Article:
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Awoke with a soaring temperature, a tightening pain across my chest, a strange ‘panting’ noise in my ears and an itching nose. Struggled for breath and abandoned all attempts to pull myself upright whilst simultaneously taking my pulse and checking for swollen glands. Breathing as laboured as a prospective politician’s joke. Forced open sleep-gummed eyes and prepared to face my end with as much dignity as I could muster whilst still allowing myself the odd whimper, only to find the dog sleeping across my chest again…

My wife tells me that I am a hypochondriac which I consider to be grossly unfair to someone whose health is as fragile as mine. Especially since I have never taken a single day’s sick leave in my life. I say this, not in a goody-goody, holier-than-thou sort of way, but merely as a bald statement of fact, rather like the fact that over the same period of time I have never had the decorators in: it doesn’t mean that I don’t wish that I had. Forty years of DIY is not the sort of thing that someone as poorly as myself should have been involved in.

Nor do I constantly visit the doctor. The waiting room at our local health centre would make anyone feel ill. I cannot walk through the door without misappropriating at least twenty additional symptoms. And the place is littered with the kind of leaflets which, to a hypochondriac, are akin to the Argos catalogue: nothing in there that you actually want, but a thousand things that you suspect you might already have, even if you’ve no idea where you might have left the attachments.  And I never self-medicate. You can never be certain that the side-effects of self administered medicines will not be worse than the malady they are intended to counter. I suffer in silence. Well, not silence exactly, more a sort of long, low moan. Never-the-less, the mere mention of illness, any illness, immediately brings me out in hives. The appearance of a hitherto unnoticed mole (probably a gravy stain) invokes the kind of panic usually associated with a cabinet reshuffle. I have yet to be allowed to forget one of my rare visits to the doctor with what seemed to me the certain indicators of incipient brain tumour, only to be told that my hat was too tight.

As I get older, two things give me cause for greatest concern: my weight and my mind. I monitor my diet constantly – I never change it, but I do monitor it. I exercise fitfully (I’m just checking my dictionary here to ensure that ‘fitfully’ does actually mean ‘hardly ever’). I calculated my Body Mass Index with a formula I got from the internet. Apparently 24 is normal, 25 is fat and 30 is obese, so it was of some little concern to find that mine worked out to be 3,731. My wife suggested that I may have got my maths wrong, so I immediately checked for all other obvious signs of dementia. Fortunately, I could find none.

Now, where was I?

Ah yes, my capacity for worry is legendary. I worry about my inability to remember a PIN number without access to a ball-point pen and a rarely exposed body part. My ability to leave my bank card in the machine at the supermarket checkout is matched only by my tendency to leave the custard creams on the conveyor. My long-term memory comprises a bulk supply of Post-it notes and a fridge door. I understand from BBC Breakfast News that drinking three glasses of fruit juice a week will reduce my chances of developing Alzheimer’s disease by something like 60 percent. I do not eat meat, but I do eat prodigious amounts of fruit. Does this count as juice? Do I have, perhaps, to chew it up really, really well to get full benefit? They were very specific about the number of glasses; three per week, but not the size. Would that be three large or three small? Do three small glasses equal one large? What if I overdose – would the symptoms set in at once? Would I even be able to remember how many glasses I had drunk? Anyway, I don’t know anyone who drinks fruit juice without vodka. I know a Bloody Mary without the vodka is a Virgin Mary, so what is an orange juice: is it a Harvey or a Wallbanger?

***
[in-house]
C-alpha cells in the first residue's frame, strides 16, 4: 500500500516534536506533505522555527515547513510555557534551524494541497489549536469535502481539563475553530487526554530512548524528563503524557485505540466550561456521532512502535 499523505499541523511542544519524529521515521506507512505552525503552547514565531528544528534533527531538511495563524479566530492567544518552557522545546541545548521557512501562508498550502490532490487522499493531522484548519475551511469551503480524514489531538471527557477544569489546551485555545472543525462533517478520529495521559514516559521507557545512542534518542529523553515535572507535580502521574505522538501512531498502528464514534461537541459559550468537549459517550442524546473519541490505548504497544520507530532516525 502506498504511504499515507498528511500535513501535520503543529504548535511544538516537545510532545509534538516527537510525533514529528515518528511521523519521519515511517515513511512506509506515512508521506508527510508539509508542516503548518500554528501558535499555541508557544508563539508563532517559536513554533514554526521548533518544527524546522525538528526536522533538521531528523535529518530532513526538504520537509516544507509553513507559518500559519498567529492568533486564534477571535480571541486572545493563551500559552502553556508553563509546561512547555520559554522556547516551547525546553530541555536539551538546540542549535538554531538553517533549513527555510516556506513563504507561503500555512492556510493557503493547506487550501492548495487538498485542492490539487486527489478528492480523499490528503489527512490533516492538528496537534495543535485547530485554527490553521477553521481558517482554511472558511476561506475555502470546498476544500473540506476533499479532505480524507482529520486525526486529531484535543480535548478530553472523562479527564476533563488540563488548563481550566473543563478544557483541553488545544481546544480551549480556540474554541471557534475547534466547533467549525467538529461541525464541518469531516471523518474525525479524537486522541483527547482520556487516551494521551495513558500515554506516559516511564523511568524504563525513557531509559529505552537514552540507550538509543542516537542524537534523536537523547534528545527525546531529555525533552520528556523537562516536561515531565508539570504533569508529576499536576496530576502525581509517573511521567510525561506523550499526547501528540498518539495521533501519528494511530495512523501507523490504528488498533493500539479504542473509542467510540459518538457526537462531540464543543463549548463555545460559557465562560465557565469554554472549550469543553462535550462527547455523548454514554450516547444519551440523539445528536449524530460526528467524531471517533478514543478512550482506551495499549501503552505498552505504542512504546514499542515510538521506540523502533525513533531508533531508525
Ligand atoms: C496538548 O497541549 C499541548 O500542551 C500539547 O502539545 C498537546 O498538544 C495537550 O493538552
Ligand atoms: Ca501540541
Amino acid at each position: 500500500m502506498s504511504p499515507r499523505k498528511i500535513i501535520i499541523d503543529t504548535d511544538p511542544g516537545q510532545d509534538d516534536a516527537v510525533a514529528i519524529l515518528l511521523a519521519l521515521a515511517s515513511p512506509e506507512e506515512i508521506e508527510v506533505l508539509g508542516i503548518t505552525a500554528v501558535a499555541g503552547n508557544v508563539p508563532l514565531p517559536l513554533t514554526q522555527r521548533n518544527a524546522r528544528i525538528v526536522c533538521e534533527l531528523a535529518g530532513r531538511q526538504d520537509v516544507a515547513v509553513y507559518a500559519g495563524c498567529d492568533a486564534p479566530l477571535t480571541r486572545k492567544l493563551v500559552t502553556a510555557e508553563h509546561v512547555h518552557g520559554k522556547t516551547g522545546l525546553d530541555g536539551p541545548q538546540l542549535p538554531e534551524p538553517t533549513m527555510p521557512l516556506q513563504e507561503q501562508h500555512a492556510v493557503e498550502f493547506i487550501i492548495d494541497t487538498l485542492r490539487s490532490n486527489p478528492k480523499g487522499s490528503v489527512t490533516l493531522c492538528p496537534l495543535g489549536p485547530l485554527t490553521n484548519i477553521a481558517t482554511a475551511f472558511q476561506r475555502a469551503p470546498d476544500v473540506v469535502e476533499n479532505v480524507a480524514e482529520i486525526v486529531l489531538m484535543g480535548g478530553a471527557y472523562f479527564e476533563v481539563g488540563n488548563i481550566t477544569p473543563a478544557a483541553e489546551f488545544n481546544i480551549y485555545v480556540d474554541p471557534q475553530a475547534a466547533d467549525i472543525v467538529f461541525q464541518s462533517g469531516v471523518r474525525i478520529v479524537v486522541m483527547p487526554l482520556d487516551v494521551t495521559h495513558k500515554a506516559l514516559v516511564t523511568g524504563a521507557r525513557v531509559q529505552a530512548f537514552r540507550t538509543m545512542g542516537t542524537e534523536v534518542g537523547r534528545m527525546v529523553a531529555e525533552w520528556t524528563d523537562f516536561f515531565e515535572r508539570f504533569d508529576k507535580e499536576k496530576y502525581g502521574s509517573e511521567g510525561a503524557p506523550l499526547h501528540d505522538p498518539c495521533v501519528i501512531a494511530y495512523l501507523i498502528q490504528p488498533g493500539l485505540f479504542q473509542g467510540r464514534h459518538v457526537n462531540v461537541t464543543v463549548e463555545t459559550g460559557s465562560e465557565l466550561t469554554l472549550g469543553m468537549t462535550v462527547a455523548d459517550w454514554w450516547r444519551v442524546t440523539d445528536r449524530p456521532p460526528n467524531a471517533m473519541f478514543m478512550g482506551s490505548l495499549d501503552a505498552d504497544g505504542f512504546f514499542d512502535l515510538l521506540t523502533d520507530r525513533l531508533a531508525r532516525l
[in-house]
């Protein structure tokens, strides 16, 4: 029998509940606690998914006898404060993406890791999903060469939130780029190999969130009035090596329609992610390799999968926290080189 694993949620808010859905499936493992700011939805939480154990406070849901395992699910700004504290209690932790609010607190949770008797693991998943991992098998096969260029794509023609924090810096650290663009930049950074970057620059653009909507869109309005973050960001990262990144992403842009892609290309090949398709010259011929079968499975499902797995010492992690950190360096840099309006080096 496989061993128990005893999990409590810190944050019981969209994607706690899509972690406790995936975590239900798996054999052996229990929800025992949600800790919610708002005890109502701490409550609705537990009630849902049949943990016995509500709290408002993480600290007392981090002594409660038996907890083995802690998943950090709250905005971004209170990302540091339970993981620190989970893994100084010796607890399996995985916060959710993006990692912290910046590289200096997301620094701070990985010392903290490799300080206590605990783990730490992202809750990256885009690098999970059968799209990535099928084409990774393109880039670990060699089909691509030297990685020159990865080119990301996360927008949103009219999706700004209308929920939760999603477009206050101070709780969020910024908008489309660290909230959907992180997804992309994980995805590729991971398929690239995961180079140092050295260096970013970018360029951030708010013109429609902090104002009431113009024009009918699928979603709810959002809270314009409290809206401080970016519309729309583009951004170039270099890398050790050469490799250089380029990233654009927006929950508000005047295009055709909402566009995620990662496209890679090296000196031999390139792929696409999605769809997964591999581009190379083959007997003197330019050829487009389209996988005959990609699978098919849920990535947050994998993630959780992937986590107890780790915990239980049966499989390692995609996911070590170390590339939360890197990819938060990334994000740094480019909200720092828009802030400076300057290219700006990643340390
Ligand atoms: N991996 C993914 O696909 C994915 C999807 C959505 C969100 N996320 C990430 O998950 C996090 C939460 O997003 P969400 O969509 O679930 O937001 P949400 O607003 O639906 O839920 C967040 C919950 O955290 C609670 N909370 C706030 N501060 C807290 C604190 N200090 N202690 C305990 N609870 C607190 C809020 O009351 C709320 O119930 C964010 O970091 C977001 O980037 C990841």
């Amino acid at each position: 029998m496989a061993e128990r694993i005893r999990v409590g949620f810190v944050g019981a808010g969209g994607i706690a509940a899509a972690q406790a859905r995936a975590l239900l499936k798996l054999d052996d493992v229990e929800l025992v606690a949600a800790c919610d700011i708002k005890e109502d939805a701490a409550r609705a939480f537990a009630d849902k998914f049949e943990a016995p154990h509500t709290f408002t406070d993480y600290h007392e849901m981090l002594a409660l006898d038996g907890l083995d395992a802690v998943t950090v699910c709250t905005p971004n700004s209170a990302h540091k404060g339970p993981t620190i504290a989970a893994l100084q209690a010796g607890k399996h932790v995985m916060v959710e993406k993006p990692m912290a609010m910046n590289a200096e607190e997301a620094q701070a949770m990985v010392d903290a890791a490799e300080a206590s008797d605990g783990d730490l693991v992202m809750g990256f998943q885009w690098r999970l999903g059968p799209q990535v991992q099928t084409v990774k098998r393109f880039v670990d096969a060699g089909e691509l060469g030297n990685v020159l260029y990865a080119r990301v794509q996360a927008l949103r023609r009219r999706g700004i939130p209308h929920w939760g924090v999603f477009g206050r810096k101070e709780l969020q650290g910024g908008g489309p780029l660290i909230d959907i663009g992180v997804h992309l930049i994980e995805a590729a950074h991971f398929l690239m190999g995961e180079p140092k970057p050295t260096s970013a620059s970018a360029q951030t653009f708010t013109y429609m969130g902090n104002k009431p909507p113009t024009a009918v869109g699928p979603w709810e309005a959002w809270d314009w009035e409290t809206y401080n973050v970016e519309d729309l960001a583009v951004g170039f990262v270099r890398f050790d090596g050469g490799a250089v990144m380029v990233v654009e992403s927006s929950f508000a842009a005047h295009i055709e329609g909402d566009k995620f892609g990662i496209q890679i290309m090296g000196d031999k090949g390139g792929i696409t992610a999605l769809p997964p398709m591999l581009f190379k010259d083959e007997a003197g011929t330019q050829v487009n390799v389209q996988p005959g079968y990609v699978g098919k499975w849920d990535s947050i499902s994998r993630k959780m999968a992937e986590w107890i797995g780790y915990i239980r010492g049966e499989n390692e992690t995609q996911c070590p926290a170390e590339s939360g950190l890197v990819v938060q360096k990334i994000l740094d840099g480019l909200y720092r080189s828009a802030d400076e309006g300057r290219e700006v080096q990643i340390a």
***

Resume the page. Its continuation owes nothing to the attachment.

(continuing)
Worry is my constant companion: should I be able to remember my mobile phone number; should I be able to touch my toes without sitting on a stool and asking somebody else to lift my foot; do the ever-expanding dimensions of my man-boobs put me at proportionally increased risk of breast cancer? (If there are any doctors reading this, for God’s sake, don’t write in with the answer, particularly if it is ‘Yes’.) And while we are on the subject of doctors, I must give a dishonourable mention here to all those ‘newspaper doctors’, whose columns are responsible for me feeling unwell more often than the common cold virus. I am uniquely susceptible to auto-suggestion: whatever the most obscure symptoms of the rarest, most recently discovered illness, I have got them within fifteen minutes of reading about them (less if I am on a bus).

There is, I am afraid, a tendency to dismiss the concerns of the hypochondriac as those of a crank. Grossly unfair I would argue and also wasteful of the G.P.’s time as, having been so dismissed, any hypo’ worth his salt is almost certain to demand to be referred to a psychiatrist in order to receive treatment for depression. My opinion is that the best way for doctors to deal with hypochondria would be for them to recognise it as a bona fide disease. Imagine the rise in self-esteem for the sufferer if, instead of being told ‘There’s nothing wrong with you, you’re a hypochondriac, pull yourself together,’ you were told ‘I’m afraid you’re suffering from hypochondria, it’s seldom terminal, but there is no cure.’ We’d all feel so much better…

Envoi. To better understand the word, hypochondria, I decided to follow my usual procedure: break it down into two pieces and then look-up the Greek (or sometimes Latin) meaning of the constituent pieces. I thus found ‘Hypo’ to mean ‘Under’ and jumped to the obvious conclusion that ‘Chondria’ means ‘The Weather’. I was somewhat disconcerted to discover that it is merely a type of North America Red Algae – there’s no wonder I feel ill